Corporate Accountability News Highlights is a regular series by Ranking Digital Rights that highlights key news related to tech companies, freedom of expression, and privacy issues around the world.

WannaCry ransomware highlights importance of security updates

Screenshot of WannaCry infection map from MalwareTech

Since its outbreak on May 12, the largest global ransomware attack in history, WannaCry, has affected hundreds of thousands of computers in more than 150 countries. The ransomware was based on a vulnerability in certain versions of Microsoft’s Windows operating system. The National Security Agency (NSA) had developed an exploit targeting this vulnerability, which was stolen and later published by a group of hackers called the “Shadow Brokers” in 2016. The WannaCry developers used this exploit to create rapidly spreading malware that encrypted the hard drives of more than 300,000 computers, according to the White House. A window instructed affected individuals that if they wanted to access their files, they would have to pay $300 in Bitcoin to receive the decryption key. Entities affected included the United Kingdom’s National Health Service, which shut down sixteen hospitals as a result, and Telefónica, which was the first company to report it had been impacted by the attack.

After hackers published the exploit in 2016, Microsoft released a patch fixing the vulnerability, but users who did not install the update or who used older operating systems that no longer supported regular security updates, such as Windows XP, remained vulnerable. Microsoft also released an emergency patch for Windows XP shortly following the attack.

The WannaCry ransomware attack highlights the need for companies to provide regular security updates and to clearly disclose to users their policies and timelines for responding to security vulnerabilities once they are discovered. As highlighted in the 2017 Corporate Accountability Index findings, users rely on software being up-to-date and resilient against malware and companies should clearly communicate to users for how long after purchase (or until what date) they are guaranteed to receive software updates.

EU fines Facebook over data policies

The European Commission has fined Facebook €110 million for providing ‘misleading’ information about the company’s technical capacity to match user data between WhatsApp and Facebook. According to the Commission, Facebook did not accurately state that it could match users’ WhatsApp phone number with their Facebook profile. Facebook filed this information to EU competition authorities as part of a merger approval process after the company purchased WhatsApp in 2014.

In a statement released in response to the Commission’s fine, Facebook said it did not intentionally mislead the Commission. “The errors we made in our 2014 filings were not intentional and the Commission has confirmed that they did not impact the outcome of the merger review,” the company said.

Facebook has confronted numerous legal challenges in Germany and other EU countries over its WhatsApp data-sharing practices. In the 2017 Corporate Accountability Index, Facebook received the lowest score of all internet and mobile companies for its lack of disclosure about how users can control what the company does with their information.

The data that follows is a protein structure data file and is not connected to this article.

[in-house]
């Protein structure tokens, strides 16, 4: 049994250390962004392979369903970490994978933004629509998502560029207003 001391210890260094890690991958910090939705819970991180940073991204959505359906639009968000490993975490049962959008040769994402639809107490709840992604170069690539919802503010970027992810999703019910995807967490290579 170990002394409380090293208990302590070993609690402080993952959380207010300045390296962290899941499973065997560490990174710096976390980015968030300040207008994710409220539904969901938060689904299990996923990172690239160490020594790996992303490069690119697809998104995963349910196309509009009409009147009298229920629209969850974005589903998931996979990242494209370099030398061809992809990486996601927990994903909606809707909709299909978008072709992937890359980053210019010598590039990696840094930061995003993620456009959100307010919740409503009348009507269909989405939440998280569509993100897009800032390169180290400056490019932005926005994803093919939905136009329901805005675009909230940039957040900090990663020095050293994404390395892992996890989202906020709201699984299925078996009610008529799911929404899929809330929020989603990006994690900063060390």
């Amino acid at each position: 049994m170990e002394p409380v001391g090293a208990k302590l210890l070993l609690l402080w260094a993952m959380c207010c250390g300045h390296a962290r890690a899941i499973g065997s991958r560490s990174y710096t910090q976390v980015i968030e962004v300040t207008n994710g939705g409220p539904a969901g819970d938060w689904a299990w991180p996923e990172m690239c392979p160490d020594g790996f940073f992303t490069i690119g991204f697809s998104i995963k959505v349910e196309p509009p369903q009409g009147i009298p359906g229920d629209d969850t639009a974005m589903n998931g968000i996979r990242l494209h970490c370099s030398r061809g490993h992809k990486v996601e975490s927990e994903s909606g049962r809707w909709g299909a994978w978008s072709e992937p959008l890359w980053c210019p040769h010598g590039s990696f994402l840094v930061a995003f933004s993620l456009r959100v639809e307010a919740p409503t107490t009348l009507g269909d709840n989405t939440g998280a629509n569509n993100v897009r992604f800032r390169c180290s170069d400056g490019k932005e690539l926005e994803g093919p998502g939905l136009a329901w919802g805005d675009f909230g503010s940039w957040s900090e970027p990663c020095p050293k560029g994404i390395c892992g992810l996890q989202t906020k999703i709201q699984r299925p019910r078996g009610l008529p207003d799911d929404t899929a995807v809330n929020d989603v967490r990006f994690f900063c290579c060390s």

Chinese cybersecurity law raises concerns

International business groups are calling on the Chinese government to delay implementing a cybersecurity law set to take effect this June. The law has raised concerns over provisions requiring data about Chinese citizens to be stored within the country and vague security certification requirements for companies. It is unclear if companies will have provide software source code to authorities, according to reports.

As also noted in the 2017 Corporate Accountability Index, this law requires companies to cooperate with crime and national security investigations, and could mean that companies will be obligated to comply with government requests for user information and other surveillance demands. Both Chinese companies evaluated in the Index, Baidu and Tencent, had low levels of disclosure relating to government requests for user data, and current laws make it unrealistic for Chinese companies to reveal this information.

RDR @ Re:publica 2017

On May 10, Ranking Digital Rights (RDR) team members Lisa Gutermuth and Ilana Ullman presented findings of the 2017 Corporate Accountability Index at Re:publica, an annual conference on technology and society held in Berlin.

In their session, the RDR team reviewed Index research which found that the world’s major internet, mobile, and telecommunications companies lack disclosure of policies affecting users’ freedom of expression and privacy. To illustrate this, they discussed this year’s research showing that companies failed to disclose enough about how they handle user information, and also did not clearly disclose policies for responding to data breaches, for which only three out of the 22 companies evaluated received any credit. The RDR team also explained how differences in scores between both Russian companies and both Chinese companies illustrated areas in which there is some degree of choice in policy disclosure despite the restrictive legal environment. They also presented several of the Index’s recommendations for companies and for governments.